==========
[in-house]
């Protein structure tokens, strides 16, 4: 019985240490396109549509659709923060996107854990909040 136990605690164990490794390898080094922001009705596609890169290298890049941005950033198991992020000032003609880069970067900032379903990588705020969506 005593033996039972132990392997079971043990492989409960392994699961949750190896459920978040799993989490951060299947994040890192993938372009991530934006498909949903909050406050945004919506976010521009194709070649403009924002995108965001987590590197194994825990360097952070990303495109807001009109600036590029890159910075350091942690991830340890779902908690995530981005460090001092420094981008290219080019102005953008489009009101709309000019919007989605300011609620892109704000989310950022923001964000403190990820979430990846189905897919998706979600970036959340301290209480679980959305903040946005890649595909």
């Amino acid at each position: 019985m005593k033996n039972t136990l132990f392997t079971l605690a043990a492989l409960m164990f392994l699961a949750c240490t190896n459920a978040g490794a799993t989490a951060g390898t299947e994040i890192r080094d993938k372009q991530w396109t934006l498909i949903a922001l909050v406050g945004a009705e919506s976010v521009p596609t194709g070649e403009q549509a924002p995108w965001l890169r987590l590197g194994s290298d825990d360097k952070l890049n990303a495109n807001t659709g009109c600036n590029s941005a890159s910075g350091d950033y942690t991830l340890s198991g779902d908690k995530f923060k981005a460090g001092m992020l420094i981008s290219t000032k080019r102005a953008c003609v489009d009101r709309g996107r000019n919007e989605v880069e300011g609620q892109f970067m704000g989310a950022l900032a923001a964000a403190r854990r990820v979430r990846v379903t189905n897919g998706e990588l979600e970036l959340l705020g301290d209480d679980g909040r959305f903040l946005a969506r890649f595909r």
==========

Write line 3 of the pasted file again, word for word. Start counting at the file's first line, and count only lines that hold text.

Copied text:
């Amino acid at each position: 019985m005593k033996n039972t136990l132990f392997t079971l605690a043990a492989l409960m164990f392994l699961a949750c240490t190896n459920a978040g490794a799993t989490a951060g390898t299947e994040i890192r080094d993938k372009q991530w396109t934006l498909i949903a922001l909050v406050g945004a009705e919506s976010v521009p596609t194709g070649e403009q549509a924002p995108w965001l890169r987590l590197g194994s290298d825990d360097k952070l890049n990303a495109n807001t659709g009109c600036n590029s941005a890159s910075g350091d950033y942690t991830l340890s198991g779902d908690k995530f923060k981005a460090g001092m992020l420094i981008s290219t000032k080019r102005a953008c003609v489009d009101r709309g996107r000019n919007e989605v880069e300011g609620q892109f970067m704000g989310a950022l900032a923001a964000a403190r854990r990820v979430r990846v379903t189905n897919g998706e990588l979600e970036l959340l705020g301290d209480d679980g909040r959305f903040l946005a969506r890649f595909r």